According to a new McKinsey survey, while 90% of CEOs say they believe marketing’s remit is well defined, the share of CMOs who said their jobs are well defined and understood by the rest of the C-suite has fallen to 22% from 31% four years ago.
And according to a survey earlier this year by Forrester, while 97% of CEOs indicated that their companies meet consumer needs, only 75% of CMOs said the same. Also per Forrester, while 90% of CEOs said consumers drive their corporate strategies, just 58% of CMOs agreed.
Papa John’s International CEO Rob Lynch, formerly a top marketer at Arby’s and Taco Bell, told the Journal that CMOs must communicate with other C-suite executives about why what they do is valuable. CEOs and board directors “don’t necessarily have their finger on the pulse of the customer and where the revenue comes from,” Lynch said. He added that the rise of related titles, such as chief growth officer, chief digital officer and chief brand officer, has also complicated CEOs’ ties to CMOs.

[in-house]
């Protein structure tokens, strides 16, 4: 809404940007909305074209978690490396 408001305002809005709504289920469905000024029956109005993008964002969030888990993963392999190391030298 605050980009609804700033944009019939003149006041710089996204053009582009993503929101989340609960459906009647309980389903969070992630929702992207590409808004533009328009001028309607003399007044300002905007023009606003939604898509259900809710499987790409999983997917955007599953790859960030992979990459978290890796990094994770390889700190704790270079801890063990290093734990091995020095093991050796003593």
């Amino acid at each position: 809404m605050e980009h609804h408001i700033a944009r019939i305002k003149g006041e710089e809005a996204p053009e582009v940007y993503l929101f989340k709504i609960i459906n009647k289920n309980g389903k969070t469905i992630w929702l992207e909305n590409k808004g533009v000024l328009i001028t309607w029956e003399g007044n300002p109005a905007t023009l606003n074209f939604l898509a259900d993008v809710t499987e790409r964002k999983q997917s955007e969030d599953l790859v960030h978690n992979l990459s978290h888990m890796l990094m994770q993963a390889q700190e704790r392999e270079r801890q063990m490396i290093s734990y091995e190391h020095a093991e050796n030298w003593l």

McKinsey’s research similarly highlighted the importance of communication. “Many times, CEOs turn to strategy or operational leaders versus the CMO for growth strategies,” one CMO surveyed by the firm said, as Entrepreneur.com notes. “As a result, strategies can be more financially and analytically driven versus consumer-led.”
As Marketing Dive reports, a separate Spencer Stuart study found that Fortune 500 CMOs’ average tenure fell to 4.2 years in 2022 from 4.5 years in 2021. At the same time, among major marketers naming chief brand officers of late are General Mills, Disney and Mars Petcare.
Ultimately, as Becker’s Hospital Review sums up, CEOs need to define the role of marketing in long-term strategy clearly. They also need to give CMOs appropriate resources, engage with them closely and make sure key performance indicators are lined up with growth. “Our research is clear: companies that place marketing at the core of their growth strategy perform better,” McKinsey finds